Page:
The Traditions of Gifting | Gemondo

The Traditions of Gifting

There are loads of reasons to love Christmas, from the food to family reunions and simply taking time off to rejuvenate. One of the greatest joys is witnessing loved ones unwrap something sentimental. The tradition of gifting dates back many thousands of years and carries a very significant meaning in many cultures. Still, for some the thought of planning gatherings, crowds, queues and decisions can be daunting. So why do we still love to give gifts?

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The history of giving presents at Christmas time

While 20th century American companies and their marketing campaigns played a HUGE part in making the tradition of giving gifts so mainstream (and important especially for children), gifting at this time of year actually derived from the 2000-year-old bible story of the three kings. After trekking from the Persian empire and following a bright star, when the three wise men finally laid eyes on the baby Jesus they presented him with gifts. Many Christians replicate this act of giving presents on Christians day - a ritual directly influenced by the Gold, Frankincense and Myrth that was giving to the baby Jesus. Christians also give gifts on the 25th of December as it symbolises the big present God gave to the Jews, his son Jesus.

While Christmas is probably the biggest gifting ritual, even celebrated by millions of non-Christians every year, this isn’t the only tradition of gifting.

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Egyptians and gifting

Ever wondered where the idea of birthday presents came from? We have the Egyptians to thank for that. The first known civilization that practiced the act of gifting were the Ancient Egyptians. Offerings were made to Pharos on their Coronation day as this was considered their ‘birth’ into the Kingdom of the Gods. Pharos and other people of high status were also buried with precious gifts such as jewellery, crops, and flowers given to them as offerings. The Egyptians believed this was would bring good luck in the afterworld.

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Gifting at Diwali

The festival of lights or Diwali is one of the most important religious holidays that is celebrated by Hindus, Sikhs, and Jains. The 5-day long festival, which celebrates the triumph over evil, is a holiday that has an important gifting tradition. On the 4th day of the festival relatives and friends give each other gifts such as gift hampers, traditional Indian sweets, new clothes, gold jewellery and flowers.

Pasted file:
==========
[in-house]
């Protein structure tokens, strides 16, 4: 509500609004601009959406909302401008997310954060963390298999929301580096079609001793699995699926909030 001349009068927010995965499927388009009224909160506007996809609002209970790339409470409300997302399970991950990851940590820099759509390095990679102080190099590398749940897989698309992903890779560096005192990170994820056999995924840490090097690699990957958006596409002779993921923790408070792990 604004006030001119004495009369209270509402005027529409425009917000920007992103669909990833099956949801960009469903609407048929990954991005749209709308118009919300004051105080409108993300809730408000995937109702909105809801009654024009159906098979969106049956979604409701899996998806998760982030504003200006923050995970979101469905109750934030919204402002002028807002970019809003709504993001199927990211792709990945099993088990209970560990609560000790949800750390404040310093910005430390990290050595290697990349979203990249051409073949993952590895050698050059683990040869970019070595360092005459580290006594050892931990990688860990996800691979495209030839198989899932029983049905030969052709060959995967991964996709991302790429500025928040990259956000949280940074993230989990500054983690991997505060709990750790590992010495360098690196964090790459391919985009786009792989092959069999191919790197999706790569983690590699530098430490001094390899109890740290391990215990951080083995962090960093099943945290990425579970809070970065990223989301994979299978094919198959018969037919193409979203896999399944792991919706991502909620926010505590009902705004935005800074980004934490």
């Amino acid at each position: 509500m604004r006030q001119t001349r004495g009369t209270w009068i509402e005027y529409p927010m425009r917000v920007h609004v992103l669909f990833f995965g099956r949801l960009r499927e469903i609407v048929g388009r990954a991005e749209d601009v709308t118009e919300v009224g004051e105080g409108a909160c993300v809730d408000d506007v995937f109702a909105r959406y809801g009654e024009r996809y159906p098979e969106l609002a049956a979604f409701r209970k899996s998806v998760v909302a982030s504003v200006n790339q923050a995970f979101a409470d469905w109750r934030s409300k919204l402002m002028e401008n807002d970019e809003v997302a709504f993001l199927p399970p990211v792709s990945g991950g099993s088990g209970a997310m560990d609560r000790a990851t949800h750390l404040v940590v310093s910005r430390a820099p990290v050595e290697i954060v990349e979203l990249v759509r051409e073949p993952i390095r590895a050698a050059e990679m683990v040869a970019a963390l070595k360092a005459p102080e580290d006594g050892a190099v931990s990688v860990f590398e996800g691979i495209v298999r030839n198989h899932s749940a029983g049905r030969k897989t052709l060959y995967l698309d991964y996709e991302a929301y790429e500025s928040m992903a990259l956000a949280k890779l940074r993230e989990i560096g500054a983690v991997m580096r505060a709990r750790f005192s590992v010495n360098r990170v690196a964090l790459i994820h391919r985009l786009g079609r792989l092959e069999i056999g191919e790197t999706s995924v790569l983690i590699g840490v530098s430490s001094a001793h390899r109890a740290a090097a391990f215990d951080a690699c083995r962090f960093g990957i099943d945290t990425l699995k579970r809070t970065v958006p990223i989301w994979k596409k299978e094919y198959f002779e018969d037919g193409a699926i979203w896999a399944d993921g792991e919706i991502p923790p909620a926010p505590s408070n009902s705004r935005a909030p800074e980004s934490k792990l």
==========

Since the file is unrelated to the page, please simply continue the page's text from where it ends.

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Chinese New Year

Millions of Chinese people throughout the world and many southeast Asian countries take part in celebrating the Chinese New Year. Like other cultures, gifting is super important during this holiday celebrating the new lunar year but there are some extra rules within this gifting tradition. Gifts are usually always wrapped in red paper because this colour symbolises prosperity. Money wrapped in special red envelopes (known as hóngbāo) is usually given to family members and friends during the Chinese new year. The amount of money is also important; it should be an even, lucky number. Money doesn't always have to be option though. Gifts are also given but they should be yellow, gold or red

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Gifting in Middle Eastern cultures

Many countries in the middle east are known for their hospitality so it’s no surprise that they are very fond of giving gifts - even for the smallest of occurrences like visiting someone’s house. Gifts are given between friends and family members during special religious holidays such as Eid, Ramadan, Mawlid and the Islamic New year and other special occasions. Regardless of how well or how little you know your neighbour or work colleague, it is accustomed to also give them gifts during the special holidays. This is because gifting in many Arab cultures is more than just spreading joy and happiness – it’s also about strengthening social ties and keeping communities well connected.

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Do you know the one thing that many of these gifting traditions have in common? The gift of gold. To help get you into the gifting spirit, from the 7th-13th of December we also offering 30% of gold jewellery. Create your own traditions with intricately crafted gold earrings, necklaces, bracelets and rings from us. Go for gold this festive season!